Seasonal employment is an employment structure that fills a business's needs during a particular time of the year. Examples of employers that offer seasonal employment are:
- Ski resorts
- Hotels and restaurants in summer vacation locations
- Agricultural businesses during harvesting season
- Retailers around Thanksgiving and Christmas
The main characteristic of seasonal employment is that it is temporary. While most positions are part-time, there are a few full-time, seasonal employment opportunities out there as well.
How Long Does Seasonal Employment Last?
The duration of these temporary employment opportunities depends on:
- The employer
- The location
- The time of the year
Seasonal employment may last anywhere between a couple of weeks to several months. For example, retail stores usually hire extra help for a week or two during the holidays. In contrast, hotels and restaurants in summer and winter resorts offer seasonal employment for anywhere between three and five months.
The Pros of Seasonal Employment
Seasonal employment opportunities benefit workers in several ways. First, you may consider taking a seasonal employment job if you want to fill a gap in your resume. Got a great job opportunity, but you are supposed to start in three months? Seasonal work will keep you occupied, and later you won't have to explain to future employers why you haven't worked in that period. Seasonal employment is also a great way to build up your resume if you are just entering (or re-entering) the workforce.
Sometimes you know exactly where you want to work, but there aren't any permanent positions open at the moment. A seasonal employment job will be a great way to check if your expectations match reality. You will get to know the team and the inner dynamics in the company. As a result, you will have an easier time when you apply for a full-time, salaried position.
The Cons of Seasonal Employment
Seasonal employment comes with some drawbacks. First and foremost, the pay for seasonal workers tends to be lower than the average for the company. Such positions don't offer much flexibility in the schedule. The hours and workload also tend to be greater than usual. Anyone who has done some shopping right before Christmas can guess the stress retail workers go through.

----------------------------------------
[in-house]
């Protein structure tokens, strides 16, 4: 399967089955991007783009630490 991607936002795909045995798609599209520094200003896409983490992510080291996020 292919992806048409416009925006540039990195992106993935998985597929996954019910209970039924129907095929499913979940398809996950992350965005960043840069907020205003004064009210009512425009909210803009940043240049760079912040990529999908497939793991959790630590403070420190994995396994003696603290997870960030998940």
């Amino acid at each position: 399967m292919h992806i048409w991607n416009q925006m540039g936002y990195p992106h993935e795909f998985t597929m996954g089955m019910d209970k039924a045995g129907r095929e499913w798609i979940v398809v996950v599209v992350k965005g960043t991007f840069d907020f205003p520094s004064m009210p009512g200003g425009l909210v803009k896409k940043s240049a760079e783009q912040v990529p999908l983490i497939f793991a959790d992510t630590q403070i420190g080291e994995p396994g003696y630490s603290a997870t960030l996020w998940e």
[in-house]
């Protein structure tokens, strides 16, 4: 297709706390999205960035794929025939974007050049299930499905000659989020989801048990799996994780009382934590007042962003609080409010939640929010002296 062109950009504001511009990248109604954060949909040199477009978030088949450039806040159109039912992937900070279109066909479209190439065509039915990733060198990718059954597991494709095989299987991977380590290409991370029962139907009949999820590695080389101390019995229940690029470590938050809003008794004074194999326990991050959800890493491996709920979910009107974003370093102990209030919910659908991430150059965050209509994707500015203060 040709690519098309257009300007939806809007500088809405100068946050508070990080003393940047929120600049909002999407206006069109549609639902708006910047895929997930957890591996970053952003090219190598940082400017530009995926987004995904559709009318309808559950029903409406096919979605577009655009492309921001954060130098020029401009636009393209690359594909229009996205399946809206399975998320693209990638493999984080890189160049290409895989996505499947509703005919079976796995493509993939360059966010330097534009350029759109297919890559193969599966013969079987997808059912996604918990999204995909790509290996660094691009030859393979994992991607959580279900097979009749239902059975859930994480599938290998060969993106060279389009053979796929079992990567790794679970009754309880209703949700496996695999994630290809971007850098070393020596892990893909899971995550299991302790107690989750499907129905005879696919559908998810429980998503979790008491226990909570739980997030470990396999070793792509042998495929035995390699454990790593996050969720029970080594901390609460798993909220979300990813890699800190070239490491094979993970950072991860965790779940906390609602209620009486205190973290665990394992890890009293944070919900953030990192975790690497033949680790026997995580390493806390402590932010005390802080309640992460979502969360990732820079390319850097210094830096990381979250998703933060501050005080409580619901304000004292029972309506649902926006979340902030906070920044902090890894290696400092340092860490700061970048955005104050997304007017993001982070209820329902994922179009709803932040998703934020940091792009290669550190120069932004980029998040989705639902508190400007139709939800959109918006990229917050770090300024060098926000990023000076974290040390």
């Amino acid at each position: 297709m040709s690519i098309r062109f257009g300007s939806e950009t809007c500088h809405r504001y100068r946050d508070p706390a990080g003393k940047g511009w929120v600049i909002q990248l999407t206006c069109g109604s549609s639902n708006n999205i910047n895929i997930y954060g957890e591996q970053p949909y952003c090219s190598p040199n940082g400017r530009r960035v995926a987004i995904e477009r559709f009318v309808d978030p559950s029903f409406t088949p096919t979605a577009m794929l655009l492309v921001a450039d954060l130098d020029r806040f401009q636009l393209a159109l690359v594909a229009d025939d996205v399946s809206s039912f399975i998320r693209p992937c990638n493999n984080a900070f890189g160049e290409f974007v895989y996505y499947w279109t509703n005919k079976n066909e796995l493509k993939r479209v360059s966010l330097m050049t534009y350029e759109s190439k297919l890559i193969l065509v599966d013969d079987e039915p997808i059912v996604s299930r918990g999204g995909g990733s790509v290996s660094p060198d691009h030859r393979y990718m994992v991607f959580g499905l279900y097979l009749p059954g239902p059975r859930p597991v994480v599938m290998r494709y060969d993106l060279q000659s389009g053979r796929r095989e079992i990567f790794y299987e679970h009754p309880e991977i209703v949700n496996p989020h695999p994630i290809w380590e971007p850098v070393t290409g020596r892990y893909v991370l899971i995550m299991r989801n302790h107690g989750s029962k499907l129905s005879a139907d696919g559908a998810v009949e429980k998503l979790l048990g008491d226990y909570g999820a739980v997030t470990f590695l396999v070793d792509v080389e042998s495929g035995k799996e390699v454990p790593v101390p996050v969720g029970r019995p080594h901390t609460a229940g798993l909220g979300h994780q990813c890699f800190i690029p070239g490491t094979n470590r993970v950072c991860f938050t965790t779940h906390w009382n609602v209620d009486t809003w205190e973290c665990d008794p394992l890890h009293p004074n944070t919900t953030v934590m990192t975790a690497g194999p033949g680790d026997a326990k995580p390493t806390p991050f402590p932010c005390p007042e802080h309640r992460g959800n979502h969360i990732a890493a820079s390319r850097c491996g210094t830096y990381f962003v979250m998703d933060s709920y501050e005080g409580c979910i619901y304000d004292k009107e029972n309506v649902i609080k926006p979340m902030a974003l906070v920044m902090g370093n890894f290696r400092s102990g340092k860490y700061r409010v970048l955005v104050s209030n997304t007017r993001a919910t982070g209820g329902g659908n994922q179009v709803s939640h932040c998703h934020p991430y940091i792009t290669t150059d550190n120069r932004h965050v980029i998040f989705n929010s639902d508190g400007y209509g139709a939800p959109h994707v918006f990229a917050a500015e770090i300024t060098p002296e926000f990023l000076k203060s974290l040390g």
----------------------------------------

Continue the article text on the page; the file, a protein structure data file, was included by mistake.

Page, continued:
Benefits for Employers
Companies go for seasonal employment because it offers:
- Flexible workforce
- No need for onboarding
- Increased morale
- No overtime
- Large availability of workers
Seasonal employment makes sense for some businesses more than for others. Companies that experience surges in business during particular times of the year prefer it. If they have an overall stable level of work throughout the year, they usually prefer to keep a permanent team in place.
Laws and Regulations
The Fair Labor Standards Act covers seasonal employment workers. It defines the minimum wage and overtime pay guidelines. Youth employment standards fall into the jurisdiction of FLSA. Children who are 14 or 15 can work. They need the permission of a parent or a guardian. They can work only a limited number of hours per week. The restrictions don't apply to youths aged 16 and above. Children are prohibited from seasonal employment in industries considered "hazardous" by the Act.
The Act applies to private industry, local, state, and federal agencies.
Seasonal employees have the same tax obligations as any other employee. The amount of tax that seasonal employment workers owe depends on:
- How much they earn
- Whether they have pre-tax deductions withheld
- What their local state and local tax law are
Supplemental wages are any additional payment the employee receives on top of their salary. Supplemental wages are subject to tax-withholding by the employer, even if the employee submits a Form W-4. The withholdings and tax rates on supplemental wages depend on the state and local laws, as well as the current federal tax laws.
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